To reduce the cost of a transition to a green economy, the report recommends improvements in governance arrangements, reform of water policies and regulations and the development of partnerships with the private sector. Other key recommendations include the phasing out of perverse subsidies and adopting freer trading arrangements, which are believed to bring benefits to many sectors. In terms of water and sanitation, the report remains decisive on the importance of full cost accounting, but inconclusive on how best to charge poor households for access to water and sanitation services. It concludes that green economies should include commitment to factoring social equity into the transition to arrangements that influence investment and decisions by people and industry, but how this is done largely depends on the context.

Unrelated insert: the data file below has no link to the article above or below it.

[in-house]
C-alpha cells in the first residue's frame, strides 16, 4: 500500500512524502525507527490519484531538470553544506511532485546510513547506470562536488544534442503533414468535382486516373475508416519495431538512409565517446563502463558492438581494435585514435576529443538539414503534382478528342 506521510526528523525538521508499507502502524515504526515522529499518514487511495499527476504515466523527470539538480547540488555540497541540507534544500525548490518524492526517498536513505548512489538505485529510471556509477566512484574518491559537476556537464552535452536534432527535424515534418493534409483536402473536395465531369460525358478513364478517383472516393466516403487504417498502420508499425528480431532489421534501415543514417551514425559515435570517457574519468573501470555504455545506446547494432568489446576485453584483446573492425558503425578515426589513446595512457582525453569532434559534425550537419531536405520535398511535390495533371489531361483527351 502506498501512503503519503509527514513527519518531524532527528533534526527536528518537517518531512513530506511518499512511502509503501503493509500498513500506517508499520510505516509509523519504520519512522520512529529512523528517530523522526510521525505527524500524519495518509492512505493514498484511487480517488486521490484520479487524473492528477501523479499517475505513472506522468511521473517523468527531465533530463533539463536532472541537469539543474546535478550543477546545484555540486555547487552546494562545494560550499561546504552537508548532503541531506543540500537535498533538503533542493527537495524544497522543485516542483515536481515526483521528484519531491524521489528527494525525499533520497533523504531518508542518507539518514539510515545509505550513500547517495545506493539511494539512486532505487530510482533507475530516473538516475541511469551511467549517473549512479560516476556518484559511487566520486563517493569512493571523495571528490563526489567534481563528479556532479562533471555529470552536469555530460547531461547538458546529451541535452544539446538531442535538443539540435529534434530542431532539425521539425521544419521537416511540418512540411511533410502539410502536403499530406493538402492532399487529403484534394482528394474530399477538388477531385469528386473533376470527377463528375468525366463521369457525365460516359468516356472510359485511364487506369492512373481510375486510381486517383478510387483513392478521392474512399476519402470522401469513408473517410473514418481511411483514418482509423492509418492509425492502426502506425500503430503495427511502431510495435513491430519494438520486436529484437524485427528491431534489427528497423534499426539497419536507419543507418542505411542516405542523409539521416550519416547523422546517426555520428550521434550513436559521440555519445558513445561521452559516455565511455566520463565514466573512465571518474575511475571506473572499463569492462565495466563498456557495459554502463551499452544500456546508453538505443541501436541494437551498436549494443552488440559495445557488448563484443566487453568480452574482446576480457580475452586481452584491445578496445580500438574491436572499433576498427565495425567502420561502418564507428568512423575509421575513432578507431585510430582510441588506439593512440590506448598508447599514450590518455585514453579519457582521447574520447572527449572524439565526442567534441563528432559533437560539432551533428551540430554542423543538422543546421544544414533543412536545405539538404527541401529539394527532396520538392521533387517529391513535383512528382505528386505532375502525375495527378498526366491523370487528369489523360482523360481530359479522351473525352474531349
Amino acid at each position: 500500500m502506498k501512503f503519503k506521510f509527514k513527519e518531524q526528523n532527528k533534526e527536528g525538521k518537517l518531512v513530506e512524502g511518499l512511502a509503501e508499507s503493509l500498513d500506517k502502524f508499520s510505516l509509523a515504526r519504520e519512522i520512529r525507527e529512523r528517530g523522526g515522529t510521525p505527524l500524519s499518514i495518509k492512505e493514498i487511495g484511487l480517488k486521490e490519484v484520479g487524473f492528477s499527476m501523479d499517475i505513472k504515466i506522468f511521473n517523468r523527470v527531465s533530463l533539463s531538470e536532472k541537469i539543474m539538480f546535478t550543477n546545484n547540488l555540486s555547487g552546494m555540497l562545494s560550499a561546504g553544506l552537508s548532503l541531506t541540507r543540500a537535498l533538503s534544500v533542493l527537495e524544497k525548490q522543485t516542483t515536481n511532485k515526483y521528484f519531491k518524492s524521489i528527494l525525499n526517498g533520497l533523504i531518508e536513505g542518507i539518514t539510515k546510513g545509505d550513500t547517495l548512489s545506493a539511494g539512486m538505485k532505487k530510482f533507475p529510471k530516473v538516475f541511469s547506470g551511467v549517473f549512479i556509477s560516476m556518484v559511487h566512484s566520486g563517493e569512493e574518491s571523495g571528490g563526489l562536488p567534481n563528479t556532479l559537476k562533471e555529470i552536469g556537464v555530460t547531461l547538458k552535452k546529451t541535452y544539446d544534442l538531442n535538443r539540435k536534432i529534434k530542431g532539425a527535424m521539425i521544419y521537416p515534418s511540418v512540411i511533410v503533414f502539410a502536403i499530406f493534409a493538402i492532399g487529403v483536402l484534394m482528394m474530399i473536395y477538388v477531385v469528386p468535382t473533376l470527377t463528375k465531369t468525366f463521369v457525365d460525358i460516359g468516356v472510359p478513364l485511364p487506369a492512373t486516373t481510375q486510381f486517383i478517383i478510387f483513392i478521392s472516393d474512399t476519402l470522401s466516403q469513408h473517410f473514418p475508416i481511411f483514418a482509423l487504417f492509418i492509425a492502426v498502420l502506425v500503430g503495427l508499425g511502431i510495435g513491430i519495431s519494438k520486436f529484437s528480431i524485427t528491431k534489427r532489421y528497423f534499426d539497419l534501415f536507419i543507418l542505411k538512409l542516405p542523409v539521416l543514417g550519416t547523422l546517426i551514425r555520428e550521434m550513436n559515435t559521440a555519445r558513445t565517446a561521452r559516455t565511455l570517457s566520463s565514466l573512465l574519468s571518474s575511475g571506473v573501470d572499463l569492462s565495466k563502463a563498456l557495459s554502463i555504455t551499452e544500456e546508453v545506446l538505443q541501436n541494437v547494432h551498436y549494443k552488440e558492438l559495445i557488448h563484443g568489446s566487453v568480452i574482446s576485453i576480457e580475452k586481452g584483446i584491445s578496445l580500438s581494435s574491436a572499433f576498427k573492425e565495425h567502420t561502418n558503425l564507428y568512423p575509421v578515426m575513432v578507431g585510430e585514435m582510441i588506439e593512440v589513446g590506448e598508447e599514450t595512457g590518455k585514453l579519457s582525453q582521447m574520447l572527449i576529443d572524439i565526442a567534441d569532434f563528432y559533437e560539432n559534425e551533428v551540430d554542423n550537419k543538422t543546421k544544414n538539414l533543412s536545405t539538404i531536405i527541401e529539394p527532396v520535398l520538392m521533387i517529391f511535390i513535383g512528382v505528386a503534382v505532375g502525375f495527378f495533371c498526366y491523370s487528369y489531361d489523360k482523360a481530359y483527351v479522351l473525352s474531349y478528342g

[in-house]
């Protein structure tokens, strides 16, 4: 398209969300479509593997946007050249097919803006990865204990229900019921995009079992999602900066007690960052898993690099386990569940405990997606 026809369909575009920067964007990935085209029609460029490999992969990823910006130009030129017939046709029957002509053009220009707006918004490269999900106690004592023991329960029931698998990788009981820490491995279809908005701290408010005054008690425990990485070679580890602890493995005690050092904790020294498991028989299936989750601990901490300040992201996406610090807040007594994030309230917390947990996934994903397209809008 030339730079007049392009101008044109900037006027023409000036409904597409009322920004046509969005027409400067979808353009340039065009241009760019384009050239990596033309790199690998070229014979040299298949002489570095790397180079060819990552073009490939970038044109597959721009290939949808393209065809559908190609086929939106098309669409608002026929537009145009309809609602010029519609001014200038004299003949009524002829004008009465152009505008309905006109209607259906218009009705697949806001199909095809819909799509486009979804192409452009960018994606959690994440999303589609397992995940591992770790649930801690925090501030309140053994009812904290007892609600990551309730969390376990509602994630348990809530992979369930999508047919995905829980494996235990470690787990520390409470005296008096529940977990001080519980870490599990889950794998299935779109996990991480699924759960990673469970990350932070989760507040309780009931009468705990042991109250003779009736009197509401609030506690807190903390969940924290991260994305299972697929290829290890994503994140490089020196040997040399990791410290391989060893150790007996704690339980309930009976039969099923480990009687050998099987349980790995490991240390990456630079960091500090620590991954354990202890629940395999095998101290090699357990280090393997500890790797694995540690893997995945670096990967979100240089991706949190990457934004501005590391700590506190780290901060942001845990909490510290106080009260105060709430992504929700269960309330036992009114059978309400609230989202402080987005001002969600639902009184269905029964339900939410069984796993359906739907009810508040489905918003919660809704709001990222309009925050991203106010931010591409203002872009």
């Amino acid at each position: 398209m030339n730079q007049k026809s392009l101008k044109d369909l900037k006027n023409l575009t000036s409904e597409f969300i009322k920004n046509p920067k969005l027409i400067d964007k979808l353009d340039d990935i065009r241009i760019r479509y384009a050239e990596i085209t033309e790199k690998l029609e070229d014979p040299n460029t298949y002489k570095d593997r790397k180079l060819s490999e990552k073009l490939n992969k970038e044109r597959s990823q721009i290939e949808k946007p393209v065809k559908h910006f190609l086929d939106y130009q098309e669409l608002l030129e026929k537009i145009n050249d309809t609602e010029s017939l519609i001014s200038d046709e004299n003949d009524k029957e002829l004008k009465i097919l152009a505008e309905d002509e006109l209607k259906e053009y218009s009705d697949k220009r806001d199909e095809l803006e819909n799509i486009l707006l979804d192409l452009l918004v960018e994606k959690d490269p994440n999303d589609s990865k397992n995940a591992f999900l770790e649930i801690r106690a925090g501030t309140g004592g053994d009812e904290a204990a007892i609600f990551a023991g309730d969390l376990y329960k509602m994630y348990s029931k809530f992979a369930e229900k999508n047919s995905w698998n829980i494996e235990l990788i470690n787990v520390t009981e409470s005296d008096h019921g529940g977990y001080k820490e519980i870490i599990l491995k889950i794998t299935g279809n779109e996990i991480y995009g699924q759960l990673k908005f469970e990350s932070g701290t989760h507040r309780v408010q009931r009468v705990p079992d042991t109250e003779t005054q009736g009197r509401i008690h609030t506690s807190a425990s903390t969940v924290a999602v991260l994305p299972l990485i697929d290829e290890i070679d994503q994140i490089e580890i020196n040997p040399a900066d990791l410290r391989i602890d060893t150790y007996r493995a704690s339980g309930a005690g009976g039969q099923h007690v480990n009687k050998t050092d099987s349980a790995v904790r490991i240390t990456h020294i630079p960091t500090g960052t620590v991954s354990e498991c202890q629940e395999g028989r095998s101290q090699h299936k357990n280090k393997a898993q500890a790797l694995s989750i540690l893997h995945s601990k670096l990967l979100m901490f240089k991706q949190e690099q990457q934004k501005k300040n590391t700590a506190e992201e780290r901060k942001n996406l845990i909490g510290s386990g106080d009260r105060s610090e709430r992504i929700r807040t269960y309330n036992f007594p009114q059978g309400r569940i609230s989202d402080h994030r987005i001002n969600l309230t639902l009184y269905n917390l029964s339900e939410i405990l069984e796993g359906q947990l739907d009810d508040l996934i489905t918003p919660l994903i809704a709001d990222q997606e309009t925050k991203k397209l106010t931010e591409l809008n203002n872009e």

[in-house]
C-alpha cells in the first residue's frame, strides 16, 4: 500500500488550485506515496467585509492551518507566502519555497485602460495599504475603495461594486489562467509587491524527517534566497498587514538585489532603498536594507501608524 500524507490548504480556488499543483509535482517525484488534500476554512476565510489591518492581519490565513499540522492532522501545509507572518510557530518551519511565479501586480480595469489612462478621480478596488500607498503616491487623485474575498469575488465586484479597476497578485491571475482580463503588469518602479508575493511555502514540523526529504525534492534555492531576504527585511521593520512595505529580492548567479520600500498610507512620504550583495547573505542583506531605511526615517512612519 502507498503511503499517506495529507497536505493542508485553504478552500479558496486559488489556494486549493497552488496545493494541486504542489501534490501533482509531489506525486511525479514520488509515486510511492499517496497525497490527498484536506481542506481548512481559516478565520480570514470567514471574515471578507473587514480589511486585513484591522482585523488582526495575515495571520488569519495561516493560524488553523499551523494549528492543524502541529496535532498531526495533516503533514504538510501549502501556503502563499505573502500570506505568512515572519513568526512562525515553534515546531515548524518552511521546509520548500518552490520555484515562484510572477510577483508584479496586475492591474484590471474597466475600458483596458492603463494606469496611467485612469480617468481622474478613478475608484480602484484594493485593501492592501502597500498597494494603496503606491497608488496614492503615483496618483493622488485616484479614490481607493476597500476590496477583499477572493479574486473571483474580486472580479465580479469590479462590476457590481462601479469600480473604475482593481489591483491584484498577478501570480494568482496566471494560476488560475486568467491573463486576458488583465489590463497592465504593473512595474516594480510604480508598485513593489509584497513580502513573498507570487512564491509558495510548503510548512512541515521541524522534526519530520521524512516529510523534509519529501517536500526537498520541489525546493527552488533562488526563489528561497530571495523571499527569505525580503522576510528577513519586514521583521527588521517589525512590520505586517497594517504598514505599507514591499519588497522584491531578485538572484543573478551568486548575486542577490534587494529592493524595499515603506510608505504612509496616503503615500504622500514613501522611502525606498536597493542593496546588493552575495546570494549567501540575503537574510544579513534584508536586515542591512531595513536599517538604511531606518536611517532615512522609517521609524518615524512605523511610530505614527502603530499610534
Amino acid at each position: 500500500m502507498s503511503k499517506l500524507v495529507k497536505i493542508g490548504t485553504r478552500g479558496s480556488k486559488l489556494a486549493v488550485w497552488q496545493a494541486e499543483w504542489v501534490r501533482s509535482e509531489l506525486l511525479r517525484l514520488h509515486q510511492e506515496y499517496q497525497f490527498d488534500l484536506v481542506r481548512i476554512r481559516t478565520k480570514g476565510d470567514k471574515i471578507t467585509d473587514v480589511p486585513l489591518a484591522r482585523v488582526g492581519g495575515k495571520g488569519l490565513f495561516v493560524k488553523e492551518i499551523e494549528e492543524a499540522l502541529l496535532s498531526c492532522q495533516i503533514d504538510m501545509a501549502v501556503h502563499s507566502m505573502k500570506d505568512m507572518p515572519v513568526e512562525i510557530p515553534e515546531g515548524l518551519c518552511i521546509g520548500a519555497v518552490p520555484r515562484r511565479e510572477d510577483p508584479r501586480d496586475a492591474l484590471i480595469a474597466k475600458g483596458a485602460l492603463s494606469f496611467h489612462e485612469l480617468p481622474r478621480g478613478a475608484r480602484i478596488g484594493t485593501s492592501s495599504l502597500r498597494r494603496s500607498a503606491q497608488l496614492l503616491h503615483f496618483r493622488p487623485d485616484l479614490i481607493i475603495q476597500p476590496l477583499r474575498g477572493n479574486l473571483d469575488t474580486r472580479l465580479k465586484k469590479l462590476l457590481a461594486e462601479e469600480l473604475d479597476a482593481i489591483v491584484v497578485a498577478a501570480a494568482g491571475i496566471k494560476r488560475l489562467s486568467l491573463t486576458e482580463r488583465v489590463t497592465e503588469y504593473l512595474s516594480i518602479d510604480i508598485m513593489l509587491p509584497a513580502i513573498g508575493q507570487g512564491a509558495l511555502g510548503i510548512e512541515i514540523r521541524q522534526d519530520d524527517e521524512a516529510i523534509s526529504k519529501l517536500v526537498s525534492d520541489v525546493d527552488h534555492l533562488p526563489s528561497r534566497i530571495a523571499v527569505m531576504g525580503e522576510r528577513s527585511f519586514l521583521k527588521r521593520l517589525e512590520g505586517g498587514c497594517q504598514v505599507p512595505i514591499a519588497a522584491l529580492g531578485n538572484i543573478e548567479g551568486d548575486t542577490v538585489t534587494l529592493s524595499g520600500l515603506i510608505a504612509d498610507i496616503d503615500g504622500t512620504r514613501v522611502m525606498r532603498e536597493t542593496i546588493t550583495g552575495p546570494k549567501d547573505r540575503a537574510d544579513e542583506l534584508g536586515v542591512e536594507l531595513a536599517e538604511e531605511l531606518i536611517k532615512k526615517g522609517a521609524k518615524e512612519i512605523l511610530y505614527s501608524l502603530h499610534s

The lack of a clear definition of a Green Economy within the Rio+20 context presents a potential hazard in that what is considered ?green? becomes a very broad concept that primarily responds to short term concerns, without adequate analysis of cross cutting issues or social and environmental impacts in the long term. If not managed carefully this could ultimately lead to negative impacts on sustainable development and poverty reduction, including from a water perspective. It is therefore essential to comprehensively analyse potential effects on environmental, social and economic levels, both on short and long term, and across sectors and including the impacts of climate change. This includes strong environmental and social safeguards, with a clear focus on cross cutting water related impacts, as an essential part of a Green Economy.